I've since seen Raiders at least a dozen times on the big screen (including twice seeing the newest Blu-ray master projected at TIFF's Lightbox earlier this year). It remains one of the only true, pure and perfect films I can point to, a masterpiece (if accidental) that's nearly unparalleled. It remains as iconic as when I first say it some 30-plus years ago. Not a day goes by I don't wish I too spoke Hovitos, where I'll respond to a request with "no time to argue", where I'll giggle at pontoon planes with OB1-CP0 on the side, or two droids etched into a column as Hieroglyphs.
The last film I saw at the Eglinton was days before it closed, they went out with a bang by showing The Fellowship of the Ring. I sat in a similar spot to where I'd been decades earlier, falling for another epic film with an appreciative crowd. Soon after the venue was changed into an event hall. I was there a few years back for a wedding, and I stood in the area where the seats once laid, looked at the space where the screen was once pulled taught, and remembered, vividly, that day I sat foot in my first real movie theater and watched the man with the hat and whip do his inimitable thing.
Looking back on my first time, I'll most remember that I saw a film as it should be seen, in a beautiful room with an appreciative crowd, with impeccable sound and picture. My best moments at the cinema remain ones where I can, if for the briefest of the moments, love a film as much as I did when I was that nine year old kid sitting in that magical place.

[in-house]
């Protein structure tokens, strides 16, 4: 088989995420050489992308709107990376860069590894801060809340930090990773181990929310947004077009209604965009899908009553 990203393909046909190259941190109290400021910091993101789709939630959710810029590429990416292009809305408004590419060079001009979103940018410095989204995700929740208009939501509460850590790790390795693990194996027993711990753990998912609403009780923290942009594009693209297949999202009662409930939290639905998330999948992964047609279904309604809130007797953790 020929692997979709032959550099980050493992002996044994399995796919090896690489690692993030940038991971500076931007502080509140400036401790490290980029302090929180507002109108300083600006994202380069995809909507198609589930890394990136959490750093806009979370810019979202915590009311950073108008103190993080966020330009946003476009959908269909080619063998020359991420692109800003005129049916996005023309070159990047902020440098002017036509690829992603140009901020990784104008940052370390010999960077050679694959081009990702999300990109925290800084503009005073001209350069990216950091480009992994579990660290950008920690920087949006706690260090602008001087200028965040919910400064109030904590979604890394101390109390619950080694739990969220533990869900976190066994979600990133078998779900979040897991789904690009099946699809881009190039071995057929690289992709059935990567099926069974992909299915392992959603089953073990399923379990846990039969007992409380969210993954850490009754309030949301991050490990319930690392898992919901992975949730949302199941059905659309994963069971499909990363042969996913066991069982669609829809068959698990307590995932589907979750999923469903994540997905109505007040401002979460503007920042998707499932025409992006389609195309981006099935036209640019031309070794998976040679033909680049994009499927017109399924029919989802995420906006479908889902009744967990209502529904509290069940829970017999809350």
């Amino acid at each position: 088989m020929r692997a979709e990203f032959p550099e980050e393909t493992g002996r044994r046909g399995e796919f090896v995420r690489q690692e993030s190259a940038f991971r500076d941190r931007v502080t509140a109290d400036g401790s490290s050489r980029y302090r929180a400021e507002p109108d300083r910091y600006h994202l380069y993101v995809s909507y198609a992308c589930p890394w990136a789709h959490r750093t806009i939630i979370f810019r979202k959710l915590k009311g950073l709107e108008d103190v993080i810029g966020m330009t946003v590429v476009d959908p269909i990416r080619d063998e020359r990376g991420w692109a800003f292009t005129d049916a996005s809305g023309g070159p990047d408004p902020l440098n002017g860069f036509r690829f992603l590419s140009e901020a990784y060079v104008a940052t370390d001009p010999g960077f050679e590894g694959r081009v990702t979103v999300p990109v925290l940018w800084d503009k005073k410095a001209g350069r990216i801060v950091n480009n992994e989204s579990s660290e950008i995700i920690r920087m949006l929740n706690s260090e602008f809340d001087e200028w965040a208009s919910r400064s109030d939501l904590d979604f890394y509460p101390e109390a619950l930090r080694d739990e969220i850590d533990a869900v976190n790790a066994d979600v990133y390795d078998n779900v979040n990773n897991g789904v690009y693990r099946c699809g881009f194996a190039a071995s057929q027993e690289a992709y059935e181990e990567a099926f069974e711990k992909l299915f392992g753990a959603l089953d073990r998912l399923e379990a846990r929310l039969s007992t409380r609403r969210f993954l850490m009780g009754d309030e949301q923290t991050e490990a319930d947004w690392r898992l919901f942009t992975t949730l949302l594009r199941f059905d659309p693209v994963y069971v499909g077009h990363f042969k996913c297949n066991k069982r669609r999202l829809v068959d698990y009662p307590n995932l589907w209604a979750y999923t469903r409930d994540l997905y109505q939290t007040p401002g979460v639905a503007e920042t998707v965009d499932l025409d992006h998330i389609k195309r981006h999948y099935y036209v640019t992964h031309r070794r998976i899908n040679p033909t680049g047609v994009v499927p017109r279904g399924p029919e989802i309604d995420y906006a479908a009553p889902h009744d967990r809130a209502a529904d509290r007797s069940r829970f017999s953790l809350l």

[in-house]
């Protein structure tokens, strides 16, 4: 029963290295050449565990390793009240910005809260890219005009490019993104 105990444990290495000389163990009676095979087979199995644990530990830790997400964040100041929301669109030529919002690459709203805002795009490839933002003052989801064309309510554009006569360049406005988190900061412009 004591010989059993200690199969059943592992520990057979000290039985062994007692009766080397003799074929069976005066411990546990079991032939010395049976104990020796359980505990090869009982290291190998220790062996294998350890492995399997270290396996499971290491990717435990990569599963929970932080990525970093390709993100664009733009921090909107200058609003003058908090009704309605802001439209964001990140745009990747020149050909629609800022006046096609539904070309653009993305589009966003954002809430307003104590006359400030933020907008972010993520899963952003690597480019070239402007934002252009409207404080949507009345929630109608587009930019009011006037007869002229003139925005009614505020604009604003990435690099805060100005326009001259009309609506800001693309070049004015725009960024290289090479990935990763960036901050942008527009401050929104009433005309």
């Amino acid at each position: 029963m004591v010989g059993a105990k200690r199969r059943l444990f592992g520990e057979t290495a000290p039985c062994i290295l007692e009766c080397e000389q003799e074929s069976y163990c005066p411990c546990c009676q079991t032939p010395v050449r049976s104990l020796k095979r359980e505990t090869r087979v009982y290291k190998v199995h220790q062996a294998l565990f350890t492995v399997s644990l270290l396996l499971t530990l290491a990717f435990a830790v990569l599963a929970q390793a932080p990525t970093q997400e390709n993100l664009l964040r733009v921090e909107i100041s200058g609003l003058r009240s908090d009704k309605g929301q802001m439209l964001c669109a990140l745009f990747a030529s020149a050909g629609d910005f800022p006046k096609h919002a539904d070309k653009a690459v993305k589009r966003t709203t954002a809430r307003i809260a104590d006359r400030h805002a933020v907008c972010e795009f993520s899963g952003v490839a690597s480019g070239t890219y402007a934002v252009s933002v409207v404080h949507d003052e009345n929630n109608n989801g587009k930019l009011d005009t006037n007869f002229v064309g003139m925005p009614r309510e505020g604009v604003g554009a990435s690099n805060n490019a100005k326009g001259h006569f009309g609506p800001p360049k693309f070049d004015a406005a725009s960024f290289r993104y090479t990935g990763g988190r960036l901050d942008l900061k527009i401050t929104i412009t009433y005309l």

Don't remember the year but I was full aware of who Spielberg and Lucas were and what they meant for film at the time. I wasn't allowed to see it theatrically because of the face melting once the Ark was opened. I was only eight. It would be a couple (?) years later - for the life of me I cannot find which year Raiders was on VHS first. The Pearsons lived behind us and they rented a VCR and Raiders and asked if we wanted to join them. Hell. If a pansey like Mark and his little sister Lynn could see it then so could we. Their dad Lloyd rewound the face melting scene over and over again for us. I'm sure we squealed with delight.
The first time I saw Raiders, it was actually an old Raiders making of they used to run on TV. I must have seen that thing a dozen times before I realized it wasn't the actual movie. So I begged my parents to let me see the real deal, and when they finally did, I was horrified by the face melting. But that didn't stop me from going back for more.
So there you have it readers, the ScreenAnarchy Hive Mind has spoken! Now it's your turn! Bring it!
Also, be sure to pick-up up Indiana Jones: The Complete Adventures, it's sure to be one of the box releases of the year. For more great Indiana Jones related stuff, you'll be a happy adventurer if you can pick yourself up a copy of The Complete Making Of Indiana Jones by J.W. Rinzler, which extensively covers all four films and their production, or grab one of these little guys to save your gold in...it's a Golden Idol piggy bank while you can still find one.
Check out the IMAX clips for Raiders Of the Lost Ark below, and we'll see you Friday!